Unions blast furlough proposal
Bill is the latest in hits to workforce
Federal employee unions are taking a dim view of a Republican-endorsed bill that would force feds to take a two-week unpaid furlough next year.
The bill, H.R. 270, introduced last week by Rep. Mike Coffman (R-Colo), would require federal civilian employees take a non-consecutive, two-week furlough in 2012. Exceptions would be provided for those who work in positions of national security, public health and law enforcement.
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American Federation of Government Employees President John Gage questioned the wisdom of the bill.
“Requiring federal employees to take two weeks of unpaid leave would have a detrimental impact on the federal services and programs that millions of American taxpayers depend on,” Gage said. “Even though this proposed legislation would exempt employees in positions involving national security, law enforcement and public health and safety, every federal employee is vital to the effective operation of our government.”
William Dougan, president of the National Federation of Federal Employees, said a provision contained in the bill to reduce the pay of members of Congress by 10 percent is largely window dressing. Dougan said rank-and-file members of Congress would still make $156,000 per year after a 10 percent reduction.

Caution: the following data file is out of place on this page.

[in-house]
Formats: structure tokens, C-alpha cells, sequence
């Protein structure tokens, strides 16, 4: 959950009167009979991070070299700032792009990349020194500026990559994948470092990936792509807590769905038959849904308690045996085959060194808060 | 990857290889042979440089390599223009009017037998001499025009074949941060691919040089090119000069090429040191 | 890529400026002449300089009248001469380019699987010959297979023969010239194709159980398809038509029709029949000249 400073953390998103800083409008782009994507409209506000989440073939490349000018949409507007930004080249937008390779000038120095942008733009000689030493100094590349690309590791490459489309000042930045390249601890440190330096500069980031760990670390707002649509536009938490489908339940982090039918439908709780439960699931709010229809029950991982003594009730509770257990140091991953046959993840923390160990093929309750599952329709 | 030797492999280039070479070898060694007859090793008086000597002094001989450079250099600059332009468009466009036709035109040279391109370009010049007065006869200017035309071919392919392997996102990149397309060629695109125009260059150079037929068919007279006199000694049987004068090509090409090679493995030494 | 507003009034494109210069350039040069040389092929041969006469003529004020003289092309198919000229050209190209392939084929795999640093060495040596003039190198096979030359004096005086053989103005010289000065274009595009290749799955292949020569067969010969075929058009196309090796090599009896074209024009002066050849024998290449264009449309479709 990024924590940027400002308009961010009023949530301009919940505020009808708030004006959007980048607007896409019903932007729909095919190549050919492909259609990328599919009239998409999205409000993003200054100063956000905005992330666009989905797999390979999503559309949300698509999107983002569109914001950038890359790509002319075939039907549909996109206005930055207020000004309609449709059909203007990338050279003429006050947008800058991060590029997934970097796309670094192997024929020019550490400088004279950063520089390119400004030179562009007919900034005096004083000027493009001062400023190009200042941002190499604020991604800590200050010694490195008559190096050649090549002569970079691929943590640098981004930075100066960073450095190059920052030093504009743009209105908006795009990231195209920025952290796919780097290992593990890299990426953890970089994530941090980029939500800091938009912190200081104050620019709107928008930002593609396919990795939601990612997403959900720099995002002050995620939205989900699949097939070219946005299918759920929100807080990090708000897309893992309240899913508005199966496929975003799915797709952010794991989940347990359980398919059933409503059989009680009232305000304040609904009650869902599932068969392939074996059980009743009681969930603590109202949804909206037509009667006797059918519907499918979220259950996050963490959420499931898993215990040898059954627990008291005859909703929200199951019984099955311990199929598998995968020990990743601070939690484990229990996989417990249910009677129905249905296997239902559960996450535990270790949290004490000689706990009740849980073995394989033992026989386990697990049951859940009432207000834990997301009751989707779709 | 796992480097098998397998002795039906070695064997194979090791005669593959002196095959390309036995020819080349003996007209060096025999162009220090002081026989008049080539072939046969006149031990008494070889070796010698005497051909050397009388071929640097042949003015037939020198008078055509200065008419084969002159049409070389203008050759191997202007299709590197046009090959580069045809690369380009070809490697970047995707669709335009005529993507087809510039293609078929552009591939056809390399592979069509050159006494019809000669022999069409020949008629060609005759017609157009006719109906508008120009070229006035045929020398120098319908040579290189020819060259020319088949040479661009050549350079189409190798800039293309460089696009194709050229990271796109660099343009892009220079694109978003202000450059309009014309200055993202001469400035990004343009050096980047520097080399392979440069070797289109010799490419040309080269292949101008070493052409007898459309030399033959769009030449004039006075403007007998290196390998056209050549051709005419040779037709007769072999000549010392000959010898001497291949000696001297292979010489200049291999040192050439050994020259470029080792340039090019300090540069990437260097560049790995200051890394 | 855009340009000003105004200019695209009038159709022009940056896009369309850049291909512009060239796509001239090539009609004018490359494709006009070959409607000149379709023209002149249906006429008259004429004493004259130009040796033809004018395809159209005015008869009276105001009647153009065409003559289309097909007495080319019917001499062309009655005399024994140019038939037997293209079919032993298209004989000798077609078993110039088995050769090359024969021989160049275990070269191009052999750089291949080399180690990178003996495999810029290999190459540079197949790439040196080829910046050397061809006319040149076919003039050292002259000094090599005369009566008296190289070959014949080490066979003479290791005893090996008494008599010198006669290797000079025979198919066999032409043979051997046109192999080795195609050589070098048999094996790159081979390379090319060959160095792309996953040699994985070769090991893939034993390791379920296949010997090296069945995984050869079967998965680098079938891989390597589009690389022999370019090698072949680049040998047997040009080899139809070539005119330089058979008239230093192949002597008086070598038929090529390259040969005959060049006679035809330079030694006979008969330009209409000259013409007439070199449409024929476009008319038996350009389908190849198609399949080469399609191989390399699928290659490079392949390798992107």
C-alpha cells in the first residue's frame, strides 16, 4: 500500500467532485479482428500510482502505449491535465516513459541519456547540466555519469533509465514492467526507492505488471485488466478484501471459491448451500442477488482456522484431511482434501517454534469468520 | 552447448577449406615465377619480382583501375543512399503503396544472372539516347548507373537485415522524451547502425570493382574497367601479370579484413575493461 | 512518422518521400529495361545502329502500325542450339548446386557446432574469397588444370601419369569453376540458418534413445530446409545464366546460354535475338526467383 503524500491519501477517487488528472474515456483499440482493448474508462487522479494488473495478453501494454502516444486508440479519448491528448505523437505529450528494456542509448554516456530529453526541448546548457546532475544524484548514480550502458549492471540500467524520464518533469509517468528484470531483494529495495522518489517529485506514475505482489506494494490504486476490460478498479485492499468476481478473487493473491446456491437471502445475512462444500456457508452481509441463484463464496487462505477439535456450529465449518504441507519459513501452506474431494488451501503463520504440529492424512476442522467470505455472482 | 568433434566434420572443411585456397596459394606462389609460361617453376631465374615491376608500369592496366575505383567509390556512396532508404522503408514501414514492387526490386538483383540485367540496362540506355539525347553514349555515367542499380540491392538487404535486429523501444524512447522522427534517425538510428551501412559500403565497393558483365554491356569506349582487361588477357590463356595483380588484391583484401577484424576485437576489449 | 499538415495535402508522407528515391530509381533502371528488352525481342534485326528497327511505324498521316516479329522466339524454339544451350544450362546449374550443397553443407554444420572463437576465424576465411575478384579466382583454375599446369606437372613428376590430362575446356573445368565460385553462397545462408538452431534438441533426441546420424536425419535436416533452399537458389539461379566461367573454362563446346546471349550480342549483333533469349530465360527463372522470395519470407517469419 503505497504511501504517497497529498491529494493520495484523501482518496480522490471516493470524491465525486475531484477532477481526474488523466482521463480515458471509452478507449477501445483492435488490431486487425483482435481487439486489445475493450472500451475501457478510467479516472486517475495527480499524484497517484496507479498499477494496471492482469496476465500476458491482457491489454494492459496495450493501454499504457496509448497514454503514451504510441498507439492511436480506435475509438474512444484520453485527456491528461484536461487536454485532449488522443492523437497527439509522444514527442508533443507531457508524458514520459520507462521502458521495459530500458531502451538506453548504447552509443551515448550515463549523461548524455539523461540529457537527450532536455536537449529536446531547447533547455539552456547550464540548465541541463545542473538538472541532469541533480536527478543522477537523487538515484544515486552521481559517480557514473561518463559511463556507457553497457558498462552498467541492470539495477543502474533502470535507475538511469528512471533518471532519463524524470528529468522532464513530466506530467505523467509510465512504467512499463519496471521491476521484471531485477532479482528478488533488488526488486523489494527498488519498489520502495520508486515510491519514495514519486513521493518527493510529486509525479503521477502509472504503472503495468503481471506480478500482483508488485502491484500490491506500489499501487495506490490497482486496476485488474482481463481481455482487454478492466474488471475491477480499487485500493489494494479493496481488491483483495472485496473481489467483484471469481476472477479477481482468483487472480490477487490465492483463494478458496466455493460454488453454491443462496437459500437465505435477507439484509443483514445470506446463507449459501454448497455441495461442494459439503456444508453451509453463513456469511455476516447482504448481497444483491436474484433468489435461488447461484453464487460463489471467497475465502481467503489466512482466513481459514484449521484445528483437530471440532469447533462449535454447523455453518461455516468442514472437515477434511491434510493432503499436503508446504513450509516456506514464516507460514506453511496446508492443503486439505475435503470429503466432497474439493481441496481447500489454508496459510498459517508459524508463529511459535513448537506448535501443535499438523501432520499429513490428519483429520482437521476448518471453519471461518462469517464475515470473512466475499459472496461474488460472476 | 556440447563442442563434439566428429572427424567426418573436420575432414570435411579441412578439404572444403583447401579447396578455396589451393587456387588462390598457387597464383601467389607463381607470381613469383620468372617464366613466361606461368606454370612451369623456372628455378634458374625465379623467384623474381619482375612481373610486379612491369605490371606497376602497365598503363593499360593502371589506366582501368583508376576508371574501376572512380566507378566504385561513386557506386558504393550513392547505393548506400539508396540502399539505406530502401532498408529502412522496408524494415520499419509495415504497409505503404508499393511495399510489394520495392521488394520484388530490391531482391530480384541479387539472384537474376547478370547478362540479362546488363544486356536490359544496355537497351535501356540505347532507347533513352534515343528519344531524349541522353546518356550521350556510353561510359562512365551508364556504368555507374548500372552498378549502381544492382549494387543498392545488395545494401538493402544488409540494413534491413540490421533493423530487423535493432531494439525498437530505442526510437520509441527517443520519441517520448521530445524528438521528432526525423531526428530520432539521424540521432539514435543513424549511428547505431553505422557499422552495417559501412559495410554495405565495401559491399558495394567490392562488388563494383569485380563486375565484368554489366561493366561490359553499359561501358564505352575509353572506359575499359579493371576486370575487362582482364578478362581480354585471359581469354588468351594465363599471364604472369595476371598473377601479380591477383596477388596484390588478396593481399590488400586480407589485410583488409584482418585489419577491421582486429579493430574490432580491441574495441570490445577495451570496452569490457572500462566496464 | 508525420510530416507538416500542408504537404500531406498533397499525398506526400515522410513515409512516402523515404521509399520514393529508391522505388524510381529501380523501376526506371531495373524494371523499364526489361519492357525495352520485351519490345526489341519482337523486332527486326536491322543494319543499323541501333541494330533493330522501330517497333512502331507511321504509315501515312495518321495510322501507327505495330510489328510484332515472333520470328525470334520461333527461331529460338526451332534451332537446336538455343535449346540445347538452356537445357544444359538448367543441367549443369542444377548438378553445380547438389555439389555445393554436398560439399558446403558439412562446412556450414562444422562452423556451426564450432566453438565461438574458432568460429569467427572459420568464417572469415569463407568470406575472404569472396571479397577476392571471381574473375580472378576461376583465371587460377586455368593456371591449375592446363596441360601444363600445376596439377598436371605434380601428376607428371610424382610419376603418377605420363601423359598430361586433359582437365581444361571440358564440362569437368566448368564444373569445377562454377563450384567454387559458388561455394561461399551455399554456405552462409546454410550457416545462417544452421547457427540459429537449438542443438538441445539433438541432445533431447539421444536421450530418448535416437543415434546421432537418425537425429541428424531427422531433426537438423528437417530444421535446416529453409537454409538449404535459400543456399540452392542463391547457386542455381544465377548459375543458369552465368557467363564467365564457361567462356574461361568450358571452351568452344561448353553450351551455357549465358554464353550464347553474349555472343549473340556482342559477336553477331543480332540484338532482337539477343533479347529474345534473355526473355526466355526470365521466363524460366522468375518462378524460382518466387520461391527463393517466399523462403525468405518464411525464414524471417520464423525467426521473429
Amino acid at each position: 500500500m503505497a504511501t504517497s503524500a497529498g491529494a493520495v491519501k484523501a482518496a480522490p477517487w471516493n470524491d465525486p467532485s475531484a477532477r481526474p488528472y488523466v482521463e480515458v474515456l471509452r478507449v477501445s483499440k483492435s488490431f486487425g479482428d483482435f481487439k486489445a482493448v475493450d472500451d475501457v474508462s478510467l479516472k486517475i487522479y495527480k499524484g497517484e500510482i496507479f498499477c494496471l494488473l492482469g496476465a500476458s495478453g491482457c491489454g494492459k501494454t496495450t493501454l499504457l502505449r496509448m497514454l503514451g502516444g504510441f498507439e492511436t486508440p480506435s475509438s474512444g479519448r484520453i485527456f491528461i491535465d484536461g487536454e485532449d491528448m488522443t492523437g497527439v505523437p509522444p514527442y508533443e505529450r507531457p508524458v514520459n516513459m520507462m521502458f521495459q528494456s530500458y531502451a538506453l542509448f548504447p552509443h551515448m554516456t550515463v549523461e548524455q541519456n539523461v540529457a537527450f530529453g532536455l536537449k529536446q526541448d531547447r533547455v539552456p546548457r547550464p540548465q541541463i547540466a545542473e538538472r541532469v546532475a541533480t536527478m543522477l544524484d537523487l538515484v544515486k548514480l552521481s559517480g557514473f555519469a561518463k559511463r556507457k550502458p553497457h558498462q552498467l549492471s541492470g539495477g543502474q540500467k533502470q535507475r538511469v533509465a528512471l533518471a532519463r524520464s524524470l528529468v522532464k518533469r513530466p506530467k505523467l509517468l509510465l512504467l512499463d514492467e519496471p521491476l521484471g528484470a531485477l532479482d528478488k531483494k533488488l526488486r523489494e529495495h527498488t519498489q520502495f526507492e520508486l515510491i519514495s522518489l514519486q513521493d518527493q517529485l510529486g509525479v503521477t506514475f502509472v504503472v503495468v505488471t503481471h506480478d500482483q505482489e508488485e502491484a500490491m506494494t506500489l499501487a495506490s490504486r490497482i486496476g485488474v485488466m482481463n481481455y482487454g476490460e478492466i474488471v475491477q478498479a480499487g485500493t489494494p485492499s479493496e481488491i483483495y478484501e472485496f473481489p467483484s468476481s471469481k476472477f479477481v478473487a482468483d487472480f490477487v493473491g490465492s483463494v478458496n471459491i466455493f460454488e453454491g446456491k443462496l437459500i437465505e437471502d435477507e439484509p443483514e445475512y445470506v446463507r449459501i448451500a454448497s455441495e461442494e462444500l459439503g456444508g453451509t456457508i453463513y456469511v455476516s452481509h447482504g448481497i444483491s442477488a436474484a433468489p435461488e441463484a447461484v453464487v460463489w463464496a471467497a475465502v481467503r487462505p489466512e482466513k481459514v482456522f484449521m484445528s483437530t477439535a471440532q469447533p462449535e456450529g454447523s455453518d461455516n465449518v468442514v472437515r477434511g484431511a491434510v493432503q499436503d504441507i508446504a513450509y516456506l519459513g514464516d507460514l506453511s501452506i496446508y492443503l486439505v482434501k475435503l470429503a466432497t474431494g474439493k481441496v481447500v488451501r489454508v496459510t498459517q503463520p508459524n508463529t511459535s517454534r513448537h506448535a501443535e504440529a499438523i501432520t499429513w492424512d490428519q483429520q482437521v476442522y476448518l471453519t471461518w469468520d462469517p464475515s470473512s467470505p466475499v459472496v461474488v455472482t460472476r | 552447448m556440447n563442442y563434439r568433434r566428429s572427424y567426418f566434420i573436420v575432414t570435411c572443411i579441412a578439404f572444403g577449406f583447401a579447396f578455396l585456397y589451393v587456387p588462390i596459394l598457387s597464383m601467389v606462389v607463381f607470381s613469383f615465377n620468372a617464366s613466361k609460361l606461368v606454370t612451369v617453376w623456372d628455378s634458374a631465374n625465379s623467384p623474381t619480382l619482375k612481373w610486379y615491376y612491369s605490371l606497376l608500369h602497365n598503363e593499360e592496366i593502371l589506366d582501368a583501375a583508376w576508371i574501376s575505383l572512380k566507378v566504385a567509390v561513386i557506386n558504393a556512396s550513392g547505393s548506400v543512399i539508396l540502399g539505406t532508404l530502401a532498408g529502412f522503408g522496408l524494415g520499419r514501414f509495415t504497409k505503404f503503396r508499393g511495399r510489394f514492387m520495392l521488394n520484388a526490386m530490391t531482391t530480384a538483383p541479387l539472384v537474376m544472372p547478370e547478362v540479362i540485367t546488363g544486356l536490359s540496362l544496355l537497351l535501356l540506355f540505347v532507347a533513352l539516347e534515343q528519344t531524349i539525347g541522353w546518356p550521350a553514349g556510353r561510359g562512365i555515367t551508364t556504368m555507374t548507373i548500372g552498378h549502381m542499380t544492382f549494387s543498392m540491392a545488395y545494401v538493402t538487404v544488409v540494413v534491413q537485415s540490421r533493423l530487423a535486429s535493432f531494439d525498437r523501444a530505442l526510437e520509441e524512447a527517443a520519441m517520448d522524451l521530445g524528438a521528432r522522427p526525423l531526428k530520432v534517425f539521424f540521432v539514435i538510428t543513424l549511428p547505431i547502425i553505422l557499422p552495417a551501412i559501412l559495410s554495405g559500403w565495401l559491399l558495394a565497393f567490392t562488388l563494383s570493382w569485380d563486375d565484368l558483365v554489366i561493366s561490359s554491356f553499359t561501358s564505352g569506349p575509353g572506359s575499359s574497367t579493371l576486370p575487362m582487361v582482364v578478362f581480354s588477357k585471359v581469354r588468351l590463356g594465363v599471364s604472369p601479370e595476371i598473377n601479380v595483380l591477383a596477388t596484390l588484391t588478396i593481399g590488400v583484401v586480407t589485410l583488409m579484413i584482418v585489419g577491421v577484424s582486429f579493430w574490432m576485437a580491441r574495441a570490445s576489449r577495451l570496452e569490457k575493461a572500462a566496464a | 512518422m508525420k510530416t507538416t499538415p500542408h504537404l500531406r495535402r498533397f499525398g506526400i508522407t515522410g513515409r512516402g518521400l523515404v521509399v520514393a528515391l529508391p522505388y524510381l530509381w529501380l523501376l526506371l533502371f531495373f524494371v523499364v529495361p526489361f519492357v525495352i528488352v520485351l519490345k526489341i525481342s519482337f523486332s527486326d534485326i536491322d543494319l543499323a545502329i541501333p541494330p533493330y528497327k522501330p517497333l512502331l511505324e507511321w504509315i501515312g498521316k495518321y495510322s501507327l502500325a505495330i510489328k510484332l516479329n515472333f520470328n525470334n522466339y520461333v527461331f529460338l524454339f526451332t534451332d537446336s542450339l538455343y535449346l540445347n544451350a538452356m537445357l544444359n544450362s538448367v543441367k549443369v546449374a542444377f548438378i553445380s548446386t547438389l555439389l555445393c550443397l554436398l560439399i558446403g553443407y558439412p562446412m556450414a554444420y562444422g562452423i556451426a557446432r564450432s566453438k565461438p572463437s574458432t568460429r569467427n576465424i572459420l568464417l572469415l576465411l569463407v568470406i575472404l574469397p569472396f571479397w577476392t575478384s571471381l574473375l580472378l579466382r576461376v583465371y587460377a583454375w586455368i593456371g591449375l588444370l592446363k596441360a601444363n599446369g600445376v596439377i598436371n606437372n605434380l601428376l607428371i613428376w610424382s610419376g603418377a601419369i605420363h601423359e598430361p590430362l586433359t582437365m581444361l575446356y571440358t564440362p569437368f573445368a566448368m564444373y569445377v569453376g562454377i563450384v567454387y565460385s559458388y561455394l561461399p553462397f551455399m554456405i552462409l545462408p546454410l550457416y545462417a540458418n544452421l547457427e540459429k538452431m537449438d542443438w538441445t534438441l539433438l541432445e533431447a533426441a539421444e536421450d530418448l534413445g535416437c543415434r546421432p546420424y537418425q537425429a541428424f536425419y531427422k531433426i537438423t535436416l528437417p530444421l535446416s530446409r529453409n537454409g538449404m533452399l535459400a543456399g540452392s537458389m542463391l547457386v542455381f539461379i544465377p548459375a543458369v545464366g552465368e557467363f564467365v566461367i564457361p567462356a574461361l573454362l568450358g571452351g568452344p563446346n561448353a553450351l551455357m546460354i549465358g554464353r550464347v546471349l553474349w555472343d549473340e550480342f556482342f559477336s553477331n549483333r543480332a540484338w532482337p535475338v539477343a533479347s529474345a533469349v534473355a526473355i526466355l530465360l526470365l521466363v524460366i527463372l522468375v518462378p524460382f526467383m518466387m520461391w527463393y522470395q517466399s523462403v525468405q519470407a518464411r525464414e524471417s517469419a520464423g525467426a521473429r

“Though this gesture may give the appearance of good faith, the true impact of this cut will be minimal,” Dougan said. “Compared to the burden carried by America’s civil servants, who have already seen their pay frozen this year, this reduction is disingenuous at best.”
Dougan noted that a slew of “anti-federal worker proposals” have appeared since the Republican majority took over control of the House, including bills to abolish union official time, to extend the already contentious two-year pay freeze to three years and eliminate 200,000 federal jobs.